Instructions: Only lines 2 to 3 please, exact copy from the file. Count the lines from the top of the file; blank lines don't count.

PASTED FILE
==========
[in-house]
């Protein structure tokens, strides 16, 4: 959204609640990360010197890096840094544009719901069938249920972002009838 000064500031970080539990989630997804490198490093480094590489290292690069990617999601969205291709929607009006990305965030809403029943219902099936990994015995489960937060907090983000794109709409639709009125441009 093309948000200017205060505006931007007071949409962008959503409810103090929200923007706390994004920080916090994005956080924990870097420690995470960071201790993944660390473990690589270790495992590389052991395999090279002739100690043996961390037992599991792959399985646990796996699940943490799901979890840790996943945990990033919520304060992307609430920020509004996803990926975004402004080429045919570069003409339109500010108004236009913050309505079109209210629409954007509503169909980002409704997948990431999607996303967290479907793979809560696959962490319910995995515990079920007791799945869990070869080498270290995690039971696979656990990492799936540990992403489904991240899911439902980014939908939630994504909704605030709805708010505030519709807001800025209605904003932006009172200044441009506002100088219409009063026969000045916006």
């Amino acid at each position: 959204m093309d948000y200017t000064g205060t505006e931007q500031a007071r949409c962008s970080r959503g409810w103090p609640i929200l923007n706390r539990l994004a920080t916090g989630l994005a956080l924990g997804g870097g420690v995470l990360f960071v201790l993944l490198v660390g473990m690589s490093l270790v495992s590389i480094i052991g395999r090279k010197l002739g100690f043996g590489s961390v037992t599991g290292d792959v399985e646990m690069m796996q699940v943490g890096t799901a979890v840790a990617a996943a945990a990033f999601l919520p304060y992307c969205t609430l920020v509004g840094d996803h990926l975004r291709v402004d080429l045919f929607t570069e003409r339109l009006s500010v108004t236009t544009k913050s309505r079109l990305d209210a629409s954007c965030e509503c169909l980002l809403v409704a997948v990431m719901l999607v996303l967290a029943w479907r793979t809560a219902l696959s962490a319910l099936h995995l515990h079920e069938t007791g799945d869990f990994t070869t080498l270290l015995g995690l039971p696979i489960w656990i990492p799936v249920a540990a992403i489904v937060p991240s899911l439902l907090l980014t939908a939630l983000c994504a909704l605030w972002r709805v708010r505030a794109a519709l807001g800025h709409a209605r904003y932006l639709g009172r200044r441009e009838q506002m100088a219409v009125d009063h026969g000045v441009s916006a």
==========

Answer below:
């Protein structure tokens, strides 16, 4: 959204609640990360010197890096840094544009719901069938249920972002009838 000064500031970080539990989630997804490198490093480094590489290292690069990617999601969205291709929607009006990305965030809403029943219902099936990994015995489960937060907090983000794109709409639709009125441009 093309948000200017205060505006931007007071949409962008959503409810103090929200923007706390994004920080916090994005956080924990870097420690995470960071201790993944660390473990690589270790495992590389052991395999090279002739100690043996961390037992599991792959399985646990796996699940943490799901979890840790996943945990990033919520304060992307609430920020509004996803990926975004402004080429045919570069003409339109500010108004236009913050309505079109209210629409954007509503169909980002409704997948990431999607996303967290479907793979809560696959962490319910995995515990079920007791799945869990070869080498270290995690039971696979656990990492799936540990992403489904991240899911439902980014939908939630994504909704605030709805708010505030519709807001800025209605904003932006009172200044441009506002100088219409009063026969000045916006």
């Amino acid at each position: 959204m093309d948000y200017t000064g205060t505006e931007q500031a007071r949409c962008s970080r959503g409810w103090p609640i929200l923007n706390r539990l994004a920080t916090g989630l994005a956080l924990g997804g870097g420690v995470l990360f960071v201790l993944l490198v660390g473990m690589s490093l270790v495992s590389i480094i052991g395999r090279k010197l002739g100690f043996g590489s961390v037992t599991g290292d792959v399985e646990m690069m796996q699940v943490g890096t799901a979890v840790a990617a996943a945990a990033f999601l919520p304060y992307c969205t609430l920020v509004g840094d996803h990926l975004r291709v402004d080429l045919f929607t570069e003409r339109l009006s500010v108004t236009t544009k913050s309505r079109l990305d209210a629409s954007c965030e509503c169909l980002l809403v409704a997948v990431m719901l999607v996303l967290a029943w479907r793979t809560a219902l696959s962490a319910l099936h995995l515990h079920e069938t007791g799945d869990f990994t070869t080498l270290l015995g995690l039971p696979i489960w656990i990492p799936v249920a540990a992403i489904v937060p991240s899911l439902l907090l980014t939908a939630l983000c994504a909704l605030w972002r709805v708010r505030a794109a519709l807001g800025h709409a209605r904003y932006l639709g009172r200044r441009e009838q506002m100088a219409v009125d009063h026969g000045v441009s916006a």